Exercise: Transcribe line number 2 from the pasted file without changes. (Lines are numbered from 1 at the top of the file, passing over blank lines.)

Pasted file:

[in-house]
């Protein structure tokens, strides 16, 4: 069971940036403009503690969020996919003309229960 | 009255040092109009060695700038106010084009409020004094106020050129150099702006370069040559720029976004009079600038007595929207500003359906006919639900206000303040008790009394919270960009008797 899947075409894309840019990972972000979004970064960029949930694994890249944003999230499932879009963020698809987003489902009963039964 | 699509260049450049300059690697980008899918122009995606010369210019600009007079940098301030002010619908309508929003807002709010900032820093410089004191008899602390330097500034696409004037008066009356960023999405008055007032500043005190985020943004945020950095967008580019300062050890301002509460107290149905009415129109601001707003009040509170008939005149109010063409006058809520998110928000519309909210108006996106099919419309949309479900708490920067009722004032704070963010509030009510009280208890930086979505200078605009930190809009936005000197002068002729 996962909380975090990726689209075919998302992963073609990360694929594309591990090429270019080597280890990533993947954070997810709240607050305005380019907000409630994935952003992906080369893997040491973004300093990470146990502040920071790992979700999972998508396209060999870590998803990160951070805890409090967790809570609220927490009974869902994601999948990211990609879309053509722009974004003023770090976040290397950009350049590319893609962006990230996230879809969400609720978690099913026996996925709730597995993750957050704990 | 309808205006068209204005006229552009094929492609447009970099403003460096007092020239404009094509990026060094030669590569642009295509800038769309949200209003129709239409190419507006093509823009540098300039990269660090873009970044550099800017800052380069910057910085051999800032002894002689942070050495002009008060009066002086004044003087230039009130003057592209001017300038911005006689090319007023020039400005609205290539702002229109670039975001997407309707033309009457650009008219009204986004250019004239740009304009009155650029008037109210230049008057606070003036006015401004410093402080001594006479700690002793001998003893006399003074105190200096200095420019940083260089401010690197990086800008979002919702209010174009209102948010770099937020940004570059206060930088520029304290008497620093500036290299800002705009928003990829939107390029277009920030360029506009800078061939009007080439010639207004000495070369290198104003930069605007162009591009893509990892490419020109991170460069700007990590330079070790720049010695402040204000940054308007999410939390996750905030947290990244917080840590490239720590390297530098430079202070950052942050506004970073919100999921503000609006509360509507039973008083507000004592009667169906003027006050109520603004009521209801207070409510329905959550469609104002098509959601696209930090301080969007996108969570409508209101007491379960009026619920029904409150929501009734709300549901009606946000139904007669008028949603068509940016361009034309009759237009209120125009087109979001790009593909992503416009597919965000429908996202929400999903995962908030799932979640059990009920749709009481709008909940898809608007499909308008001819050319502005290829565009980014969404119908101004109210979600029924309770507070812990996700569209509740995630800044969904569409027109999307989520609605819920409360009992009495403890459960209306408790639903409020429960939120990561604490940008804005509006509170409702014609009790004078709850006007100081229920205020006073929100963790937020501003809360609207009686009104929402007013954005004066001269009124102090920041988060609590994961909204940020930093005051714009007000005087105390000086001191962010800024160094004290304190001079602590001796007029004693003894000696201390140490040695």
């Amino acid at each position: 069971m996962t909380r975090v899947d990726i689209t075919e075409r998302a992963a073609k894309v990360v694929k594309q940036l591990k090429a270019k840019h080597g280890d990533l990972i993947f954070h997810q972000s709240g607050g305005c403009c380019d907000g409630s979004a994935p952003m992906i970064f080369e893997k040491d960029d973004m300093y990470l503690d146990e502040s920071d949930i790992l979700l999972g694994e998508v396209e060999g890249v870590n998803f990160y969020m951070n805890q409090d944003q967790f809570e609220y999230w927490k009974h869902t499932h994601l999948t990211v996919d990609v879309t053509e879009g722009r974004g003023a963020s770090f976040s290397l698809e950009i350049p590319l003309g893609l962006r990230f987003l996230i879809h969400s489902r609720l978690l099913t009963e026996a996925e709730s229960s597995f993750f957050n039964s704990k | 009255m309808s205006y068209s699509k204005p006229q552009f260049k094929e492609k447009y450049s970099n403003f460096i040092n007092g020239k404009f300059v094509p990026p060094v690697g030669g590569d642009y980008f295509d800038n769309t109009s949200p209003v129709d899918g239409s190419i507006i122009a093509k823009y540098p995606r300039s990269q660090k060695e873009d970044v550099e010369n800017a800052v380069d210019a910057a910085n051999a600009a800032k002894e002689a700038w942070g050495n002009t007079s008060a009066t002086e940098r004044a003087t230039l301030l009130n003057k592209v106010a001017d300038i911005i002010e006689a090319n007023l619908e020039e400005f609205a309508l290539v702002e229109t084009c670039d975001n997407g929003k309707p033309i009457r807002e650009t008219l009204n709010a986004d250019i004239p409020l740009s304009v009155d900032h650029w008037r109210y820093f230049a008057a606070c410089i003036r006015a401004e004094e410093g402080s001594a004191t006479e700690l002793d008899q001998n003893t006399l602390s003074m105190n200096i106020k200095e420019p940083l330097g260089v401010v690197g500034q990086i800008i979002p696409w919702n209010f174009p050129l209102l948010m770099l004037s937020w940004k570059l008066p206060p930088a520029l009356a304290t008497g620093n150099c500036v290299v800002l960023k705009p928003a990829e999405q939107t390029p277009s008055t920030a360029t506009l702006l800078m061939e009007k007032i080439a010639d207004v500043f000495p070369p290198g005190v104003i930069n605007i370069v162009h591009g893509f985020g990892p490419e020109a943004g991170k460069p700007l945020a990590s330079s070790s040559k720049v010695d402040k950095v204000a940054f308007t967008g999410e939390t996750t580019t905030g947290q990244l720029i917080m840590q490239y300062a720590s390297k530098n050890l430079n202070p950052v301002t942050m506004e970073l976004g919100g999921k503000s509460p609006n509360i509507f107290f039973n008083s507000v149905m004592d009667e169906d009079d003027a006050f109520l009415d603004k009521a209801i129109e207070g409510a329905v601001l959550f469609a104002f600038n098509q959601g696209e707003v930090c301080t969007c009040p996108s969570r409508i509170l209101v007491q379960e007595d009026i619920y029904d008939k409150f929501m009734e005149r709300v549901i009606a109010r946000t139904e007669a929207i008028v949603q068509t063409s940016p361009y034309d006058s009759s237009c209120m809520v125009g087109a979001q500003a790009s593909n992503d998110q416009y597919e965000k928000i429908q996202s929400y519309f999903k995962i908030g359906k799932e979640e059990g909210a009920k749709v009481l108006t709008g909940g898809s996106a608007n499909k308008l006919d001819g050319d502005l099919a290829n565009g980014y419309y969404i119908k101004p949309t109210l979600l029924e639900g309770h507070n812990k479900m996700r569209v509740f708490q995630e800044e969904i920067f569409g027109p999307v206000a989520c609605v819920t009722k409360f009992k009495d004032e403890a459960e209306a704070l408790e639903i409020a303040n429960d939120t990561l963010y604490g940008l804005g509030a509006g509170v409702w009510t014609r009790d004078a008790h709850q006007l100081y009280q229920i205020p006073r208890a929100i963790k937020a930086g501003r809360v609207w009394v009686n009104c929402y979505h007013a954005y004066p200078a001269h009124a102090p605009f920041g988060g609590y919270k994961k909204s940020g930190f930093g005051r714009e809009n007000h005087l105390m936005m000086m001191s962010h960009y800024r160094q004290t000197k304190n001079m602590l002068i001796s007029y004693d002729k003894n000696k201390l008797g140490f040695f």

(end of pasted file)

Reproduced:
């Protein structure tokens, strides 16, 4: 069971940036403009503690969020996919003309229960 | 009255040092109009060695700038106010084009409020004094106020050129150099702006370069040559720029976004009079600038007595929207500003359906006919639900206000303040008790009394919270960009008797 899947075409894309840019990972972000979004970064960029949930694994890249944003999230499932879009963020698809987003489902009963039964 | 699509260049450049300059690697980008899918122009995606010369210019600009007079940098301030002010619908309508929003807002709010900032820093410089004191008899602390330097500034696409004037008066009356960023999405008055007032500043005190985020943004945020950095967008580019300062050890301002509460107290149905009415129109601001707003009040509170008939005149109010063409006058809520998110928000519309909210108006996106099919419309949309479900708490920067009722004032704070963010509030009510009280208890930086979505200078605009930190809009936005000197002068002729 996962909380975090990726689209075919998302992963073609990360694929594309591990090429270019080597280890990533993947954070997810709240607050305005380019907000409630994935952003992906080369893997040491973004300093990470146990502040920071790992979700999972998508396209060999870590998803990160951070805890409090967790809570609220927490009974869902994601999948990211990609879309053509722009974004003023770090976040290397950009350049590319893609962006990230996230879809969400609720978690099913026996996925709730597995993750957050704990 | 309808205006068209204005006229552009094929492609447009970099403003460096007092020239404009094509990026060094030669590569642009295509800038769309949200209003129709239409190419507006093509823009540098300039990269660090873009970044550099800017800052380069910057910085051999800032002894002689942070050495002009008060009066002086004044003087230039009130003057592209001017300038911005006689090319007023020039400005609205290539702002229109670039975001997407309707033309009457650009008219009204986004250019004239740009304009009155650029008037109210230049008057606070003036006015401004410093402080001594006479700690002793001998003893006399003074105190200096200095420019940083260089401010690197990086800008979002919702209010174009209102948010770099937020940004570059206060930088520029304290008497620093500036290299800002705009928003990829939107390029277009920030360029506009800078061939009007080439010639207004000495070369290198104003930069605007162009591009893509990892490419020109991170460069700007990590330079070790720049010695402040204000940054308007999410939390996750905030947290990244917080840590490239720590390297530098430079202070950052942050506004970073919100999921503000609006509360509507039973008083507000004592009667169906003027006050109520603004009521209801207070409510329905959550469609104002098509959601696209930090301080969007996108969570409508209101007491379960009026619920029904409150929501009734709300549901009606946000139904007669008028949603068509940016361009034309009759237009209120125009087109979001790009593909992503416009597919965000429908996202929400999903995962908030799932979640059990009920749709009481709008909940898809608007499909308008001819050319502005290829565009980014969404119908101004109210979600029924309770507070812990996700569209509740995630800044969904569409027109999307989520609605819920409360009992009495403890459960209306408790639903409020429960939120990561604490940008804005509006509170409702014609009790004078709850006007100081229920205020006073929100963790937020501003809360609207009686009104929402007013954005004066001269009124102090920041988060609590994961909204940020930093005051714009007000005087105390000086001191962010800024160094004290304190001079602590001796007029004693003894000696201390140490040695």